Donald S. Cuffe – Lieutenant Colonel, United States Army



Of Cape Coral, Florida, Arlington, Virginia and Detroit Michigan, died in Cape Coral, Florida, on February 13, 2003, of complications from Alzheimer's disease.

Born in Detroit Michigan, on April 30, 1920, to Donald and Kathryn Cuffe, the middle of three children. He is survived by his loving and devoted wife of 59 years, Marjorie; his son, Ronald and his wife, Robin and their son, Matthew (McLean, Virginia); his sister, Dorothy and her daughter, Christina and her husband Ronald, and their daughter, Lynn; his deceased brother Harold's children, Kathryn, Harold and Kenneth and their families.

Don attended Mackenzie High School in Detroit (1938) and Georgetown University, Washington, D.C., BA (1956). He served in the United States Army during WWII, 1942 to 1946, 6th Armored Cavalry Reconaissance Squadron (mechnized), and was wounded in the Battle of the Bulge. He earned three battle stars, the Bronze Star, the Purple Heart and a Presidential Unit Citation. During the Korean War, he was staff officer, Office of the Deputy Chief of Staff for Logistics, Army General Staff. He retired from the Army Reserve as Lieutenant Colonel in April, 1980.

A civilian at the Department of Defense for 34 years, he served as Director, International Logistics, Office of the Secretary of Defense, 1961 to 1981, serving under seven different Secretaries. The recipient of numerous commendations and awards, including DOD Civilian Meritorious Service Award, he developed a Department of Defense NATO Logistic Master Planning System, and initiated actions to improve NATO logistic readiness, under the Long Term Defense Program.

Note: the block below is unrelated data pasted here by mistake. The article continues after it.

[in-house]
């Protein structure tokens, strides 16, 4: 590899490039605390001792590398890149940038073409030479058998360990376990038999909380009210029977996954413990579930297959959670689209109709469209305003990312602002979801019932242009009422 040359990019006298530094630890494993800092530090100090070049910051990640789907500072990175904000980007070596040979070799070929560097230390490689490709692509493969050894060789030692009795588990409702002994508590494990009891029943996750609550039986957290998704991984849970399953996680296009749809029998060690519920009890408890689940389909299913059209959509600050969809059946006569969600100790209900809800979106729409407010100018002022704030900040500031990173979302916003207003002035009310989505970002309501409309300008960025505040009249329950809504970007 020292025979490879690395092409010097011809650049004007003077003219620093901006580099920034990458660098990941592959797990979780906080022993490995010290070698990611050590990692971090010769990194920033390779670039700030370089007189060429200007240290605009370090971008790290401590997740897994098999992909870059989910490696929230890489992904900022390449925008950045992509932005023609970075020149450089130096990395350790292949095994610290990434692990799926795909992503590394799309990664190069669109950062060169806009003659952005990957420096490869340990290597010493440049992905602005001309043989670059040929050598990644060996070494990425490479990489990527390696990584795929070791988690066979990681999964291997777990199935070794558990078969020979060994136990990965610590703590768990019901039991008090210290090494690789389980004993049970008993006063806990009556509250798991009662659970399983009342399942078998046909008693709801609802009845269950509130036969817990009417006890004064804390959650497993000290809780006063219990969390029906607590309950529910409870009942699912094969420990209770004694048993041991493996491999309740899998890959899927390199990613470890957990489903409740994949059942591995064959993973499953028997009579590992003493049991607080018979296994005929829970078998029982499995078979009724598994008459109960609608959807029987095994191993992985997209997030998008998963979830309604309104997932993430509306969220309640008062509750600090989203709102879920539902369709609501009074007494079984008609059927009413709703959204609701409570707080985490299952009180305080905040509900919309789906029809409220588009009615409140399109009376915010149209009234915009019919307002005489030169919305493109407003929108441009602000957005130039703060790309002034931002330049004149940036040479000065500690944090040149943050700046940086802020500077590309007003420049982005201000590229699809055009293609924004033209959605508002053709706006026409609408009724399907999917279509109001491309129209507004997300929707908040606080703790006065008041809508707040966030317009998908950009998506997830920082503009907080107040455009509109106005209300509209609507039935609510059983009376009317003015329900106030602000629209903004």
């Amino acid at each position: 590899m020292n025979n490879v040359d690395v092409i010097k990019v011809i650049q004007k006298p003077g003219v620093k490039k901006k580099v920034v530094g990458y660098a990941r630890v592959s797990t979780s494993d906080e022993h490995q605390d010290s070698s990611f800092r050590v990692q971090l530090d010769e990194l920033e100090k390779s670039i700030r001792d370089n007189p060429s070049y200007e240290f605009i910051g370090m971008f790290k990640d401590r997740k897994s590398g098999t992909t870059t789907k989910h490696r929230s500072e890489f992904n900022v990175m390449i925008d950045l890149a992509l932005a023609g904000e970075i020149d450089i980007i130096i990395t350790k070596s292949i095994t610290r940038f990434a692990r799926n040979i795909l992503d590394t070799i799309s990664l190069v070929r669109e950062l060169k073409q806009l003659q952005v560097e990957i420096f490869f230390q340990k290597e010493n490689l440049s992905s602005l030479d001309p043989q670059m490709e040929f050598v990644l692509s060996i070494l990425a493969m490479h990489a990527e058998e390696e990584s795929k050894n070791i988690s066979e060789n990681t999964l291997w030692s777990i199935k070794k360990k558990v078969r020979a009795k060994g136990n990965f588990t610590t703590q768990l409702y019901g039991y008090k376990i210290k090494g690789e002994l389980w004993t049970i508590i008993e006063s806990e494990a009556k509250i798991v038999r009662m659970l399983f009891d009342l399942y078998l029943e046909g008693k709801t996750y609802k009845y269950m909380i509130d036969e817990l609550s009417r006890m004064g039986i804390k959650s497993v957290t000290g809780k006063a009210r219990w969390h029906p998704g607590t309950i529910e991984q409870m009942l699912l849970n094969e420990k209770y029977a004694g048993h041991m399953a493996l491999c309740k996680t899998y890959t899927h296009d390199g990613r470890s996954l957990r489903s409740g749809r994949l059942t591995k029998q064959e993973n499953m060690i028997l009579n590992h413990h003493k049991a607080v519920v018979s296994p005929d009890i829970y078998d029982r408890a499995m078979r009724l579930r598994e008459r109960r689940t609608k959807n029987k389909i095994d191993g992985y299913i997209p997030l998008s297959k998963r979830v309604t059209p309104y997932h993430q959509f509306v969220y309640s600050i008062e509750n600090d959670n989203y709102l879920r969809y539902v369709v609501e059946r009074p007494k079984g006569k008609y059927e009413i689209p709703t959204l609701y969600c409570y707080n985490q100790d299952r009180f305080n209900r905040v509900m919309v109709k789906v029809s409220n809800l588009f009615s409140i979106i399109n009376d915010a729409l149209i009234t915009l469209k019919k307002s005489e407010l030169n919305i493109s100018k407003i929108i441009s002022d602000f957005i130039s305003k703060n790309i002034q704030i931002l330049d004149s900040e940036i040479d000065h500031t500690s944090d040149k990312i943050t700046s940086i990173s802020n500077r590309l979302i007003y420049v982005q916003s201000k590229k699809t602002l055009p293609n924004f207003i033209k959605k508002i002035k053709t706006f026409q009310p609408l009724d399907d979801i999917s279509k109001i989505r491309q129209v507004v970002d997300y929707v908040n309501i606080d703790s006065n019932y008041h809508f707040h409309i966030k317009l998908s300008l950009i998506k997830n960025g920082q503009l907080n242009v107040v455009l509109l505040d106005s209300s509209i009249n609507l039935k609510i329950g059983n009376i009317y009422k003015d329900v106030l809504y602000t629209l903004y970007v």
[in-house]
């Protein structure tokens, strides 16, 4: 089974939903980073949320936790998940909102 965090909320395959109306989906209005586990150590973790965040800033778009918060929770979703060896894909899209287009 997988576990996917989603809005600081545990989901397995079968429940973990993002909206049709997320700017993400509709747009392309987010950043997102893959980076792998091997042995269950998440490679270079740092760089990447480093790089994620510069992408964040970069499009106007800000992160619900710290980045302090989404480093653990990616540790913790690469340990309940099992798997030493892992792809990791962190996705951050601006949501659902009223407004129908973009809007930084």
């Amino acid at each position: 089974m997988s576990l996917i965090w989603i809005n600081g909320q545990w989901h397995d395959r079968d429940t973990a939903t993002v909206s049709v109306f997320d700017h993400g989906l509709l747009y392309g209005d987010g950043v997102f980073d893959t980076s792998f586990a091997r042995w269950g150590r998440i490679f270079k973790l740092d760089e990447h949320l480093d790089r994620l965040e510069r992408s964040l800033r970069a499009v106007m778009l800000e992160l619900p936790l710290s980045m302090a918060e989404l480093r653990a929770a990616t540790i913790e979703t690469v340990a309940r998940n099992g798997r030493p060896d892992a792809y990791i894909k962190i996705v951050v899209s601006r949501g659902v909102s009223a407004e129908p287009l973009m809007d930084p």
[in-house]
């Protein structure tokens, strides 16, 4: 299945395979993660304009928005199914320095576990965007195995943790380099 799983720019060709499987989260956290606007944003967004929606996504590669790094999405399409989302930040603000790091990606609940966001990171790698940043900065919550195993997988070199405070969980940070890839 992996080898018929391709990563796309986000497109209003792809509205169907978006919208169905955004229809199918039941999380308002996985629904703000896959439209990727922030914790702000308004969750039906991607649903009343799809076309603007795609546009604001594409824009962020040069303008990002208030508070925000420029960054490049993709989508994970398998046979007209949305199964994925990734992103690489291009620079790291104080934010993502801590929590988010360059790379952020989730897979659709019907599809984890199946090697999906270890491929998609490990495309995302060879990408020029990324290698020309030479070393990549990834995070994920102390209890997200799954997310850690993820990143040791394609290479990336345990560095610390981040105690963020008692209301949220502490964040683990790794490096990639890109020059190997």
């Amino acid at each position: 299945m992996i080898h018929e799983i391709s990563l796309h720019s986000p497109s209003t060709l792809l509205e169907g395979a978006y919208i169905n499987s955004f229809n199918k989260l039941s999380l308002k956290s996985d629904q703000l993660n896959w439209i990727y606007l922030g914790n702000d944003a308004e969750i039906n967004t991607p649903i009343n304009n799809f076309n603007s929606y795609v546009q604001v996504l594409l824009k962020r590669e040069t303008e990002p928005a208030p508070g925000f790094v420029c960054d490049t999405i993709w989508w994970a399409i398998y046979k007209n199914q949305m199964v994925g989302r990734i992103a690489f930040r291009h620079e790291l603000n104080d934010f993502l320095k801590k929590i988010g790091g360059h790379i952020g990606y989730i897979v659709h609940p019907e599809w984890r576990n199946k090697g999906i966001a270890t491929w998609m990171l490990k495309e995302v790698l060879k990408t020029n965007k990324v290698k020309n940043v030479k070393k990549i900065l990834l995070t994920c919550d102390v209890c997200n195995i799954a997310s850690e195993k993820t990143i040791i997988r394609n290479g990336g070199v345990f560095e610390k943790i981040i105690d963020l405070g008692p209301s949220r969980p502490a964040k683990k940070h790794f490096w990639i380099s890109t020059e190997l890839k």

He retired to Cape Coral, Florida, in 1980 and worked as an international consultant, and as a volunteer to the SBA's SCORE, assisting the start-up of small businesses.

Memberships: Master Mason; The American Legion; Society of Logistics Engineers; American Defense Preparedness Association; Armed Forces Management Association; Faculty, Army Logistic Management Center; The Retired Officers Association; Army-Navy C.C.

He was a warm, compassionate, passionate, funny, thoughtful, creative, hard driving, caring, religious, resourceful individual who made friends of all who met him. He stayed active his entire life, believing that to do so would keep him young in mind and body. He will be sorely missed by his wife, son, family and friends.

Military Honors and interment will be at Arlington National Memorial Cemetery on Monday, June 16, 2003, at 3 p.m.

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